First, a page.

Introduction

In this chapter, we consider all that needs to be done up to the launch of a trial. We describe the functions and roles that the team responsible for conducting the trial needs to fulfill, a team we denote generically as the trial management group.

Some trials will be planned and conducted by an individual person, others as part of a programme of multi-centre randomized trials by an established trials office. Setting up and conducting a single trial or a programme of trials is, however, a major and specialized activity which should only be undertaken by persons or groups with the necessary expertise and experience, whether or not they constitute an established longstanding group. Individuals conducting the trial should include, or have access to, the necessary statistical, medical, computing and data management expertise. Such expertise is essential and can be provided in a number of ways through the course of the trial. It is important to recognize, however, the need for continuity of personnel and for the non-clinical staff to be conversant with the medical issues. The same expertise should also be available to those running small trials or phase II studies within a single centre. Expert advice on such matters as histopathology, quality of life assessment, and health economics, may also be required.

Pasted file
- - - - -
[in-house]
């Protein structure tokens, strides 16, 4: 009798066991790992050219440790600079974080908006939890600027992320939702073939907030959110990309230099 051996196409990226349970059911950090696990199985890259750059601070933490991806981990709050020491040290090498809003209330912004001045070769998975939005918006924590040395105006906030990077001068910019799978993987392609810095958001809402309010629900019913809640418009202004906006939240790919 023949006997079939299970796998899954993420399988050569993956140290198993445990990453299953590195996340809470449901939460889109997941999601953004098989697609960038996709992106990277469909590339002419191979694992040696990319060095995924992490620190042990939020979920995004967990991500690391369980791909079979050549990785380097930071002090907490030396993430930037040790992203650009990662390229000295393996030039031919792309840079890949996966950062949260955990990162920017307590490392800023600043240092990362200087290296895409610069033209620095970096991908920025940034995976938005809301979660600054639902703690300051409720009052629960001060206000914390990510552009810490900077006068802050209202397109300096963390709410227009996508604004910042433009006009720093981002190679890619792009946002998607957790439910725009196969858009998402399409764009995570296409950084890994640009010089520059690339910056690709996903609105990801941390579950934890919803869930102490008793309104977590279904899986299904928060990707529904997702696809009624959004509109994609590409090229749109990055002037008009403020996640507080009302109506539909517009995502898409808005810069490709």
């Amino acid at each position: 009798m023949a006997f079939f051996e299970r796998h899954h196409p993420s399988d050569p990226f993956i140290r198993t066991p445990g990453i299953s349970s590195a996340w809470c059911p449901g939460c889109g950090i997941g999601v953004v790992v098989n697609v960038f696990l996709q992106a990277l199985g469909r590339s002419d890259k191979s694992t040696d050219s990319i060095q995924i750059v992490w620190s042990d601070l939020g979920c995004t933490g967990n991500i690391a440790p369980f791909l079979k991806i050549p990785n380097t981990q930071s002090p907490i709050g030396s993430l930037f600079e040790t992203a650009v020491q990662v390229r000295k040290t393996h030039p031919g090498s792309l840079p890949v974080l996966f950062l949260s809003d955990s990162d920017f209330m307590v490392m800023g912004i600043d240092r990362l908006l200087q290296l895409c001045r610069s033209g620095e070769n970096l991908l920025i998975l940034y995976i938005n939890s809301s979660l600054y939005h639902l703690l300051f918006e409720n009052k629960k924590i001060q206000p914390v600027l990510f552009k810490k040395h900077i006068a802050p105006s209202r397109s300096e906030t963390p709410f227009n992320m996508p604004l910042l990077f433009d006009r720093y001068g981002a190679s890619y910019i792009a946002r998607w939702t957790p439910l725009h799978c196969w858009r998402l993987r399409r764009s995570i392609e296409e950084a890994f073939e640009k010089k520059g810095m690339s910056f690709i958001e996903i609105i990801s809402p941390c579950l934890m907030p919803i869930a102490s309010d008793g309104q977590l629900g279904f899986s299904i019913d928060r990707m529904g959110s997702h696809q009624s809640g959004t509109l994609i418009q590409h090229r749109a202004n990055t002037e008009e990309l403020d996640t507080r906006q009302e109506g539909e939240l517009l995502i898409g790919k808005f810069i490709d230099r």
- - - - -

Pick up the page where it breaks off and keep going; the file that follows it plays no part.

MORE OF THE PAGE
It is essential that those involved in setting up and conducting trials are experts in their own specialized areas and keep up-to-date on all aspects of their work, including progress in the treatment of the cancers with which they deal and developments in trials methodology and computing software. This could involve attending appropriate training courses, providing in-house training, including relevant higher degrees and diplomas, and participating in specialist conferences and clinical and scientific meetings. The trial coordinators must assign sufficient time and funding to training.

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